Film Review: The Visitor (1979)

The Visitor is a very different animal where Italian horror films are concerned. It’s not a giallo or an offshoot of giallo like The Black Cat or Argento’s Three Mothers series. It’s not a zombie film at the least. I’d describe it as fitting closer to Italian Satanic horror films – films inspired by or seeking to mimic Rosemary’s Baby, The Exorcist, The Omen, and other similar films. These films rely less on plot cohesion and more on mood and tone. It doesn’t quite matter if the motivations of the characters are clearly spelled out or the narrative beats are coherent so long as the emotional beats are.

This is as much through a deliberate artistic choice as through necessity – with the way the Italian film industry works, actors do their performances in their native language and are then overdubbed in the language of the country the film is released in (English, Italian, etc.). The lines of native actors from that country stay with the original actors’ performances, while the rest is dubbed. This, combined with the fact that often the crews on these films don’t necessarily speak English well, means that the performances in these films can be something of a mixed bag. This is the case here.

The plot of The Visitor, as much as there is one, is a mix in particular of Rosemary’s Baby and The Omen, with a side of SF. In the ancient past, an alien criminal named Zateen came to Earth, pursued by an alien space cop – Yahweh. However, Zateen sired many children before his defeat, and he’s been able to bind his spirit to his bloodline, occasionally emerging through psychically gifted people to wreck havoc. We’re told this by a Christ-like figure (played by an uncredited Franco Nero), to a group of bald-headed children, looking almost like members of a cult – if we hadn’t previously seen an image of Jerzy Colsowicz (John Huston) walking through a psychedelic desert, and seeing an image of Zateen’s latest host – a young girl. Nero’s character (possibly YHWH himself), sends Jerzy to face Zateen’s latest host and their followers.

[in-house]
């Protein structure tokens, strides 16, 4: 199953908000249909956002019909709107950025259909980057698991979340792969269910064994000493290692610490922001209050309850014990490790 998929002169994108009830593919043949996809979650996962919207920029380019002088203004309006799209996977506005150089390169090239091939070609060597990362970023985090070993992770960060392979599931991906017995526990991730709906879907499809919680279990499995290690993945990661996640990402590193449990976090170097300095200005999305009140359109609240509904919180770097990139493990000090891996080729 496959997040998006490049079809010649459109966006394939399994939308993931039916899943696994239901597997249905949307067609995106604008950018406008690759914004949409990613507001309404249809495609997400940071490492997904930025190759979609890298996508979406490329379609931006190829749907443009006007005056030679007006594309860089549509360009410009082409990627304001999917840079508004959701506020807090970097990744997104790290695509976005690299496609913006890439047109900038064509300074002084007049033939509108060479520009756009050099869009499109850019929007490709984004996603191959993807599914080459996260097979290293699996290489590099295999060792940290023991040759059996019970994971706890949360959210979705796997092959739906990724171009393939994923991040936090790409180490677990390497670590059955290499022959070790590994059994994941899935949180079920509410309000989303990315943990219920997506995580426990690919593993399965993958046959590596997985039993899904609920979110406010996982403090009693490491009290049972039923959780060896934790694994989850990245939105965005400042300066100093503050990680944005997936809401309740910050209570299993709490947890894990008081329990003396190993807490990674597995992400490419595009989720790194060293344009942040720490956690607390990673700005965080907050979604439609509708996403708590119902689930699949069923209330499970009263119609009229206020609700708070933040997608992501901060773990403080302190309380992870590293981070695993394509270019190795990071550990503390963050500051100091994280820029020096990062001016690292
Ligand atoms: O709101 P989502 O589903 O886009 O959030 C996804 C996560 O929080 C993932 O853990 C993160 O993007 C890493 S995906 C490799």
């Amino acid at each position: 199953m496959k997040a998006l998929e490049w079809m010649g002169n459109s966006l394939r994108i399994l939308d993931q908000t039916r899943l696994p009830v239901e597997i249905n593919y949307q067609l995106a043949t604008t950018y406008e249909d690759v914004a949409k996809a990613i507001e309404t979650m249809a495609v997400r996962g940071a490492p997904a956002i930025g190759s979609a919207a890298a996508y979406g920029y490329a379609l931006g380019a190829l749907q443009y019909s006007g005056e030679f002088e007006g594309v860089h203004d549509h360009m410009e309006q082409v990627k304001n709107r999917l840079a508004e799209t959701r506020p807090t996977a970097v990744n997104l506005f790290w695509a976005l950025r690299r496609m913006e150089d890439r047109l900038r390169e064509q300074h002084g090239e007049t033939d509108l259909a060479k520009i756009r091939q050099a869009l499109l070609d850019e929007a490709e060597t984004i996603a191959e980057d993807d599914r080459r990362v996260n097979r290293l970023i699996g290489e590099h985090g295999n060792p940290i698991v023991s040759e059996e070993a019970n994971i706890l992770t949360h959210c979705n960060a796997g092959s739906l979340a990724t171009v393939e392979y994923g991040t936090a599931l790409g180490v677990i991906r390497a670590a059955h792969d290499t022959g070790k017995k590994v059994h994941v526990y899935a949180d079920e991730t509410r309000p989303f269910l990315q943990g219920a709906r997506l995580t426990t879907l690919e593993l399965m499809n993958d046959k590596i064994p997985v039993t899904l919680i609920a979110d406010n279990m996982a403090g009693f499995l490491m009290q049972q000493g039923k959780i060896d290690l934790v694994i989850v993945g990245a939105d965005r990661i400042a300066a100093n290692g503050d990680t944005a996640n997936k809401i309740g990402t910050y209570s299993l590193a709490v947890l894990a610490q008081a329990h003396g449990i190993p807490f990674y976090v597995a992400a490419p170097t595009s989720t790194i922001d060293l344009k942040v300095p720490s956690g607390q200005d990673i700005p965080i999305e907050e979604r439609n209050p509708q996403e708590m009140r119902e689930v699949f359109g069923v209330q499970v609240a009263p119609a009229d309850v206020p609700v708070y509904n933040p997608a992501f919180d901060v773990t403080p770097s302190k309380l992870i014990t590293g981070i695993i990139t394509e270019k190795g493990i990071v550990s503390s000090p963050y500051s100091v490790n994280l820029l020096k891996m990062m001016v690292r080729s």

This sets up the main plot of the story – the young girl, Katy (Paige Conner), wrecks havoc with a rage beyond her years, as a group of Zateen’s followers works to grow the power of their master and bring his reincarnation by getting Katy’s mother pregnant with a son, whose incestuous offspring with Katy will be Zateen’s reincarnation. Meanwhile, Jerzy and a group of bald-headed followers work to flush out Zateen’s followers and to soften up Katy so they can remove the evil from her.

It’s kind of weird how this film is shot – Jerzy and his supporters are depicted in the same sort of shadowy manner that would almost be sinister if it weren’t for the fact that the film set up that they’re working for YHWH – while Katy is acting, straight up, like she’s effectively already the host for Satan (or Satan’s proxy). Lance Hendriksen plays a young member of the Zateenists, tasked with siring a son with Katy’s mother, Barbara.

Joanne Nail plays Barbara and, aside from Paige Connor, she is the standout role in the film. She is playing a woman who is suddenly thrust into a horrible situation that keeps getting worse and worse as the film goes on. And then there’s John Huston as Jerzy. Considering my introduction to Huston was as the voice of Gandalf from the Ranken-Bass Tolkien adaptations, considering the time of this film’s release, and considering that Huston is playing a white-haired, bearded, paternal man, who is apparently something like an Angel, I can’t help but imagine Huston having read the script not long after reading The Lord of the Rings, and deciding that he’s going to play Jerzy like Gandalf, since the Maiar are Tolkien’s version of Angels.

The film’s visuals are also good – it’s clear that the director, Giulio Paradisi – did a lot of location shooting in Atlanta to build up the city’s role in the film, and it gives the movie a vibe that other Italian horror films set in the US don’t have. The internal sets are also very nicely done. I also appreciate the use of a Pong clone in a scene between Huston and Connor as a visual representation of the verbal sparring the two characters are taking part in.

All in all, while I enjoyed the film, I also recognize that part of the roots of my enjoyment of the film is also with the recognition that this is a movie that is very different than how we view horror films, especially in comparison with American and British horror films. If you put your focus on the visuals, you’ll get a much better experience than if you were expecting a film that is totally narratively coherent.

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